Search - List of Books by Ted Morgan
"Howard Hughes was able to afford the luxury of madness, like a man who not only thinks he is Napoleon but hires an army to prove it." -- Ted Morgan
Ted Morgan is a French-American writer, biographer, journalist, and historian. He was born Comte St. Charles Armand Gabriel de Gramont on March 30, 1932, in Geneva. He was the son of Gabriel Antoine Armand, Comte de Gramont (1908-1943), a hero of the French Resistance who became a French diplomat. Gramont is an old French noble family, whose name is connected to the city Gramont, Agramont in Spanish, in the south French province of Lower Navarre.
Total Books: 45
After his father's death in a training flight, Morgan began to lead two parallel lives. He attended Yale University and worked as a reporter. But he was still a member (albeit a reluctant one) of the French nobility. He was drafted into the French Army where he served for two years from 1955 to 1957 during the Algerian War, initially as a second lieutenant with a Senegalese regiment of Colonial Infantry and then as a propaganda officer. He subsequently wrote in frank detail of his brutalising experiences while on active service in the bled (Algerian countryside) and of the atrocities committed by both sides during the Battle of Algiers .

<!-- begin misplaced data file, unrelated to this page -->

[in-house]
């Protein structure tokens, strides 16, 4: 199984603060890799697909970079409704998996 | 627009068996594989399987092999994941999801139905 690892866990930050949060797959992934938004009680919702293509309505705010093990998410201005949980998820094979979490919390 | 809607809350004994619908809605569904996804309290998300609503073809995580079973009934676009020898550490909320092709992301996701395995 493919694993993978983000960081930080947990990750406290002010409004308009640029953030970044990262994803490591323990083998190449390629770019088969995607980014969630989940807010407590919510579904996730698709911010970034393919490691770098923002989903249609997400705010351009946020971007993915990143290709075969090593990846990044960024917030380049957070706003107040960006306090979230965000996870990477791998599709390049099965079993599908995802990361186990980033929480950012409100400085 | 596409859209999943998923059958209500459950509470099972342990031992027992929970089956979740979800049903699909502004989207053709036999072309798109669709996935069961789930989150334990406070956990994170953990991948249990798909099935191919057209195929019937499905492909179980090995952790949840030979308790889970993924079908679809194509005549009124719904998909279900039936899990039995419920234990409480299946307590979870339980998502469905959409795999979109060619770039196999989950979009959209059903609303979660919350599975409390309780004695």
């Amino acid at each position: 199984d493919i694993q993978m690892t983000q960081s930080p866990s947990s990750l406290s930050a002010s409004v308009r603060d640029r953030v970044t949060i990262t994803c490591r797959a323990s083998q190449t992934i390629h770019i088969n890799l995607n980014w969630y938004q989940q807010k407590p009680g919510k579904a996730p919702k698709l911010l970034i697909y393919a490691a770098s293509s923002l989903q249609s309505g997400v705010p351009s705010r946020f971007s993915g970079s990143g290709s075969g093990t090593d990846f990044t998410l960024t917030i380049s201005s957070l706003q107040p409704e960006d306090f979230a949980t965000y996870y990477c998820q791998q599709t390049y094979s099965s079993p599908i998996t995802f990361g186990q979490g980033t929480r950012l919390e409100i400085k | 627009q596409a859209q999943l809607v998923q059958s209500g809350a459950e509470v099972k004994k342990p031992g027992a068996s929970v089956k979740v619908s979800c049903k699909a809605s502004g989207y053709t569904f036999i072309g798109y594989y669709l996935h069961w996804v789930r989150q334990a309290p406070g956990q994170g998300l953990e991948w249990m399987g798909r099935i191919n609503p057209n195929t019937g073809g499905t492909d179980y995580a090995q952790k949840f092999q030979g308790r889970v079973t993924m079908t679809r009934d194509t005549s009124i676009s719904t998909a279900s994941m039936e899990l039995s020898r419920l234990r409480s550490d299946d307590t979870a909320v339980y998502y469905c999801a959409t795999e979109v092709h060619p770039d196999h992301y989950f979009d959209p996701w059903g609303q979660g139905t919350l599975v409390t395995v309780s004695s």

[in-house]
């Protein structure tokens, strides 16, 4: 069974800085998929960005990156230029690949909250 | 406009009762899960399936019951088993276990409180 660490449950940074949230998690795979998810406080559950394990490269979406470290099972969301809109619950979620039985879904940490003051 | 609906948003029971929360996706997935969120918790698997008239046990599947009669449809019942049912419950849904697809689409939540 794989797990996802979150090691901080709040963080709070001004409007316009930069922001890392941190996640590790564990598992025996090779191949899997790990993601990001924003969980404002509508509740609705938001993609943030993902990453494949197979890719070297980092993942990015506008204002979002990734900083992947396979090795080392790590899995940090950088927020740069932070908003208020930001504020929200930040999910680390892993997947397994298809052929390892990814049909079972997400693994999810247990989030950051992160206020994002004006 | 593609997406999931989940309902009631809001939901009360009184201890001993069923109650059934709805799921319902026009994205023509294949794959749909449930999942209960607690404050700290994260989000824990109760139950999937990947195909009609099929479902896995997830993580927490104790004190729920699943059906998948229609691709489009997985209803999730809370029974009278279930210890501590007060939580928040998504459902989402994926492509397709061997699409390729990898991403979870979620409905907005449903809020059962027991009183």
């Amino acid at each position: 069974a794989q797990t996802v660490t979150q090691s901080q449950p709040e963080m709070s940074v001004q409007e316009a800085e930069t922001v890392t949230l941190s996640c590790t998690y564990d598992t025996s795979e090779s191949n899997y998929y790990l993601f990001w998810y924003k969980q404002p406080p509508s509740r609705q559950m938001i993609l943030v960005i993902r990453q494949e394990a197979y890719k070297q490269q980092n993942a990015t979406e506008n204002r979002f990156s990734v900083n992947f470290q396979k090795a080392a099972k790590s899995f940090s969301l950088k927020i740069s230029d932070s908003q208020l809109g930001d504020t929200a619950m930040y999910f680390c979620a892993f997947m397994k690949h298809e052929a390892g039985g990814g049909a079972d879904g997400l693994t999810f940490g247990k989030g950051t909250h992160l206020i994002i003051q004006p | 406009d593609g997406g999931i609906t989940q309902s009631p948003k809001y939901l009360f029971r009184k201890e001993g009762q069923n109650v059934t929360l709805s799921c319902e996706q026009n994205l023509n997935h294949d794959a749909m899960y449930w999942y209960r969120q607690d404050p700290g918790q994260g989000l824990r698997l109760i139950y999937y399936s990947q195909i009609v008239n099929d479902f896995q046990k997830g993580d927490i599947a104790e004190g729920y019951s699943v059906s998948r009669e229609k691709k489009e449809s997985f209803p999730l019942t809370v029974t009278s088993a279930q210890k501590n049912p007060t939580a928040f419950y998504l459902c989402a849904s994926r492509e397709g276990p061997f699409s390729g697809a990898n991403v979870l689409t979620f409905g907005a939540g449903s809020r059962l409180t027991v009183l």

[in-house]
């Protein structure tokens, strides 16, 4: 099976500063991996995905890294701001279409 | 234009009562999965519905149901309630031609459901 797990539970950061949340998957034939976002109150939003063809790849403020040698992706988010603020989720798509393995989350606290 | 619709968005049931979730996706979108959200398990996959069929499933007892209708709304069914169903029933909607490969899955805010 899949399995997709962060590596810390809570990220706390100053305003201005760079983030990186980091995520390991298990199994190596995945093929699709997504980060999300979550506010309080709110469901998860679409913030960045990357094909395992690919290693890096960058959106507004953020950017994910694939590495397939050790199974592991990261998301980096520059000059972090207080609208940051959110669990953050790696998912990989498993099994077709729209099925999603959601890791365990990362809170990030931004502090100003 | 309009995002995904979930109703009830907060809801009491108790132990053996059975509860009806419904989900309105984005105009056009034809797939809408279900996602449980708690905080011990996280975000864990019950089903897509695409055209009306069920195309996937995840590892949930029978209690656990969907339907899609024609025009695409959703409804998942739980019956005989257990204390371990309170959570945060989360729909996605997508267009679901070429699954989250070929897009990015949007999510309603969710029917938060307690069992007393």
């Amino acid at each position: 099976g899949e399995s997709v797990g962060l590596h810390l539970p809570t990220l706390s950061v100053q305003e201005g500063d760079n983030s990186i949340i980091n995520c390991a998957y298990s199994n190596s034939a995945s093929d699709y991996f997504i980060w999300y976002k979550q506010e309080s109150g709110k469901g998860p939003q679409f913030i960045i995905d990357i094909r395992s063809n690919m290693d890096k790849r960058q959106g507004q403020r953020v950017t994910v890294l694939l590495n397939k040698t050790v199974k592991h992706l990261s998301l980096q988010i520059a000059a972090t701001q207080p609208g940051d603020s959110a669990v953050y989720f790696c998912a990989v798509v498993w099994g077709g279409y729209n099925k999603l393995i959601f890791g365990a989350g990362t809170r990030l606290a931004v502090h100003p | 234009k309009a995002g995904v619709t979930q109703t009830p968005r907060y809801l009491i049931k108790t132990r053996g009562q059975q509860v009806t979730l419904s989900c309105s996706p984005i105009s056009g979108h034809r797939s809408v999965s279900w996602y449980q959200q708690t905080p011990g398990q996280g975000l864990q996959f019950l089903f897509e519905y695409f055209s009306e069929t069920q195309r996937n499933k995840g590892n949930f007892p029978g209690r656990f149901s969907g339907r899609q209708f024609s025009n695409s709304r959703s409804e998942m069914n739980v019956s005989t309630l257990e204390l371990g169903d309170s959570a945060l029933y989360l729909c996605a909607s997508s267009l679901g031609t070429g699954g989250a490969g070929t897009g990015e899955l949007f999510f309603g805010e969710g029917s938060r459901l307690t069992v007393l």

Following his military service, Morgan returned to the United States and won the Pulitzer Prize for Local Reporting in 1961 for what was described as "his moving account of the death of Leonard Warren on the Metropolitan Opera stage." At the time, Morgan was still a French citizen writing under the name of "Sanche De Gramont."
In the 1970s, Morgan stopped using the byline "Sanche De Gramont." He became an American citizen in 1977, renouncing his titles of nobility. The name he adopted as a U.S. citizen, "Ted Morgan," is an anagram of "De Gramont." The new name was a conscious attempt to discard his aristocratic French past. He had had settled on a "name that conformed with the language and cultural norms of American society, a name that telephone operators and desk clerks could hear without flinching" (On Becoming American, 1978). Morgan was featured in the CBS news program 60 Minutes in 1978. The segment explored Morgan's reasons for embracing American culture and showed him eating dinner with his family in a fast food restaurant.
Morgan has written much-admired biographies of Winston Churchill (a finalist for the Pulitzer Prize in Biography in 1983), William S. Burroughs, and Franklin Delano Roosevelt. He was named a 1982 National Book Award Finalist for his biography Maugham. He has also written for newspapers and magazines.
In My Battle of Algiers, Morgan says that John Negroponte is his first cousin.